It's always a thrill to see a bird of prey, especially if it's in your own back garden, but sometimes working out what it is can be tricky.
The RSPB's Wildlife Enquiries team probably receives more queries about sparrowhawks than any other species. They can be confused with several other birds of prey. Browse our photo gallery to find out what to look for.
Adult male sparrowhawks have orange breasts and slate-grey or bluish backs and wings. As they get older, their eyes turn from yellow to orange
Male merlins have a similar coloration. But in 99% of gardens, merlins can be ruled out. They are supremely adapted for hunting in open country - the enclosed spaces of gardens just aren't their style
Young sparrowhawks have brown wings and backs, with chestnut-brown edges to the feathers. Their breast feathers have brown streaks or chevrons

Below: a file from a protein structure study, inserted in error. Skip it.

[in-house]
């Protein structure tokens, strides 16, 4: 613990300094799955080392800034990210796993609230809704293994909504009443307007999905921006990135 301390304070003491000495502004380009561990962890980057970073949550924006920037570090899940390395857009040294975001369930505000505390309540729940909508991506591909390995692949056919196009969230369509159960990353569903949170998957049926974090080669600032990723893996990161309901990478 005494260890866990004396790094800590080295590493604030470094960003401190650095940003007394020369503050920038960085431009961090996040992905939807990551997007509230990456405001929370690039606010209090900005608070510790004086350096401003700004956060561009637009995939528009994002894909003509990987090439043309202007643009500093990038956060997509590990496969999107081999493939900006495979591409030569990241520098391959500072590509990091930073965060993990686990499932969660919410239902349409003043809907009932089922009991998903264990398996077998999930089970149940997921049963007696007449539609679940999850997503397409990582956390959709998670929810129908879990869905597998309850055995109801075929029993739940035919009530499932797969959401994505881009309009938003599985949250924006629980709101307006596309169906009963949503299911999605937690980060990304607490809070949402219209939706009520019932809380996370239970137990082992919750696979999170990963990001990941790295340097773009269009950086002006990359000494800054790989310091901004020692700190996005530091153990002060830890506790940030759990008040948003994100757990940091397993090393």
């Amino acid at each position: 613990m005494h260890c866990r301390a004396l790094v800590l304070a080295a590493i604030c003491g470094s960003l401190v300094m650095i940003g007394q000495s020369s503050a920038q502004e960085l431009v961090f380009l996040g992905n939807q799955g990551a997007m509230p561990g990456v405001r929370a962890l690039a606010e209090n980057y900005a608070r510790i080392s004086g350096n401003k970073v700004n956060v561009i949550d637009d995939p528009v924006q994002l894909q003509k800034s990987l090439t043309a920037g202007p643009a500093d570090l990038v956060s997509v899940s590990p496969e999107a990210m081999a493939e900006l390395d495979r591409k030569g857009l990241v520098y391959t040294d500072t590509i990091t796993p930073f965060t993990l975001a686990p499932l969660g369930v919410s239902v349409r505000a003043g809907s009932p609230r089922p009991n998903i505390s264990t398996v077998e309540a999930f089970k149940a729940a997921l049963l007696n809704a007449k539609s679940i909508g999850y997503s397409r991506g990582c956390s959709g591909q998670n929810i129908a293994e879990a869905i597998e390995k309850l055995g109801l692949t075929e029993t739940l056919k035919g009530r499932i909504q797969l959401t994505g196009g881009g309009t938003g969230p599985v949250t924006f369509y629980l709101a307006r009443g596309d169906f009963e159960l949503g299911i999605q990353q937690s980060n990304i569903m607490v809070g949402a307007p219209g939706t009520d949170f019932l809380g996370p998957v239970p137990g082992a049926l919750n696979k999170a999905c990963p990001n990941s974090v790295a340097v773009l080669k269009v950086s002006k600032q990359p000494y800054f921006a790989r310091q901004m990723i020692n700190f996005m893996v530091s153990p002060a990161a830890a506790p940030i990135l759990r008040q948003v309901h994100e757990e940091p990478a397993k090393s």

Unlike sparrowhawks, merlins and other falcons always have all-dark eyes
Kestrels sometimes come into gardens. If your bird is sitting still, look into its eyes. Kestrels' eyes are all-dark
Peregrines have dark eyes and visit gardens only rarely. They usually take large prey like pigeons, but sparrowhawks can do this, too!
Goshawks are far rarer than sparrowhawks and very shy. They mainly live in large forests and would be unlikely to visit a garden